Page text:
The sister of R. Tobi b. R. Mattenah gave her possessions, in writing. to R. Tobi b. R. Mattenah in the morning. In the evening, Ahadboi son of R. Mattenah came [and] wept before her, saying: Now [people will] say [that] one32  is a scholar33  and the other is no scholar. [So] she gave them in writing to him. He [subsequently] appeared before R. Nahman, [who] said unto him: Thus said Samuel, 'Wherever a person may retract if he recovers, he may [also] withdraw his gift'.34

The sister of R. Dimi b. Joseph had a piece of an orchard. Whenever she fell ill she transferred the ownership of it to him,

To Part b

Original footnotes renumbered.
  1. Supra 77a, q.v., for notes.
  2. For the purposes of Temple repair.
  3. V. Shek. IV, 7: and cf. BaH a Rashb.
  4. Lit., 'For the requirements'. i.e., to persons who require burnt-offerings.
  5. Cf. previous note.
  6. Shek. IV, 7, Zeb. 150a, Tem. 20a, 31b.
  7. Shek. IV, 8.
  8. So R. Gersh. According to Rashb., 'they estimate for him', put them up to auction so that he might redeem them.
  9. 'Ar. 23b, B.K., 102b.
  10. Meg. 27a.
  11. The Following are key-words used as an aid in the recollection of the ensuing incidents.
  12. Who would, otherwise, have acquired the ownership of her property through their marriage. Cf. supra 150b.
  13. To claim the return of her property.
  14. When she presented the gift she specifically mentioned that it was made on account of her intended marriage.
  15. Since she carried out the intention upon which the gift depended, she can no longer reclaim the gift.
  16. Cf. supra 137b, q.v. for notes.
  17. Lit., 'these words'.
  18. As the reason for the making of her gift has now disappeared, she is entitled to the return of her property.
  19. Who was on her death-bed.
  20. A dying person who gave away all his property to another may withdraw it only if he recovers. Since this woman, however, died, her gift to Rami should remain valid as the gift of a dying person which cannot be withdrawn.
  21. R. Nahman.
  22. I.e., in the case where he gave away all his possessions.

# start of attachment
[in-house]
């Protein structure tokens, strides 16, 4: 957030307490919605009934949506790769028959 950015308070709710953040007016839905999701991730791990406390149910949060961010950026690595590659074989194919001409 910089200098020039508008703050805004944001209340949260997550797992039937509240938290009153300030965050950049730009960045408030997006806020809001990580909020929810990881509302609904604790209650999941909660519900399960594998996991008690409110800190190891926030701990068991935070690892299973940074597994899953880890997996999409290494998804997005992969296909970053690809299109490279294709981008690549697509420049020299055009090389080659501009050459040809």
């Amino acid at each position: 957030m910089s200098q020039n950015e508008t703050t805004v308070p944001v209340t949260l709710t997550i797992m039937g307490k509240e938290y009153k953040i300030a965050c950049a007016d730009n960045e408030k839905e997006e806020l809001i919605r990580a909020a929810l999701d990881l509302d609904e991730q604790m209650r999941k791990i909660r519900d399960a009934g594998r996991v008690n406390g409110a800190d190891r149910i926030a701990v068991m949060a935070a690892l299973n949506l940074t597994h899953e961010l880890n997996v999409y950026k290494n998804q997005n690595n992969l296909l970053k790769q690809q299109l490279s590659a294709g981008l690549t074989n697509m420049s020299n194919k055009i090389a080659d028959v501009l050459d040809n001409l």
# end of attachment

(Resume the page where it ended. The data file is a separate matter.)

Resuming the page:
23. Even if he did not recover. Hence, in this case, the dying mother was within her rights when she, withdrawing the gift from Rami, gave it to R 'Ukba. The estate, therefore, rightly belonged to the latter.
  24. Lit., 'say'.
  25. That a dying person may withdraw a gift he made.
  26. As in this case where the mother did not withdraw the estate for herself but for R.'Ukba.
  27. R. Nahman.
  28. [H] (root, [H], pluck), 'a bag made of hairless skins', From which the hair was plucked.
  29. R. Amram.
  30. And since there was no 'pulling', (meshikah v. Glos.), there was no legal acquisition of the bequest.
  31. Hence, R. Amram acquired possession of the bequest even though it had not been actually delivered to him.
  32. Lit., 'master'.
  33. Since the estate was given to him.
  34. V., supra notes 3 and 4.
Tractate List

Baba Bathra 151b

but as [soon as] she recovered she withdrew. On one occasion she fell ill and sent [word] to him, 'Come [and] take possession'. He replied,1  'I have no desire'. [Thereupon] she [again] sent [word] to him, 'Come [and] take possession in whatever manner you desire'.2  [Then] he went, left for her [some portion of the intended gift]3  and [symbolic] acquisition from her was [also] arranged.4  As she [again] recovered she retracted [and] came before R. Nahman.5  He sent for him.6  He, [however,] did not come, saying, 'Why should I come? Surely, [some portion of the estate] was left to her and [symbolic] acquisition from her [also] took place.'7  [Thereupon] he sent to him, [the following message]: 'If you do not come I will chastise you with a thorn that causes no blood to flow'.8  He9  asked the witnesses how the incident had occurred, [and] they told him [that when she sent for her brother] she exclaimed thus: 'Alas that I am dying'.10  He said unto them: If so, the disposal11  [of her estate was] due to [her expectation of] death, and he that gives instructions owing to [his expectation of] death, may retract.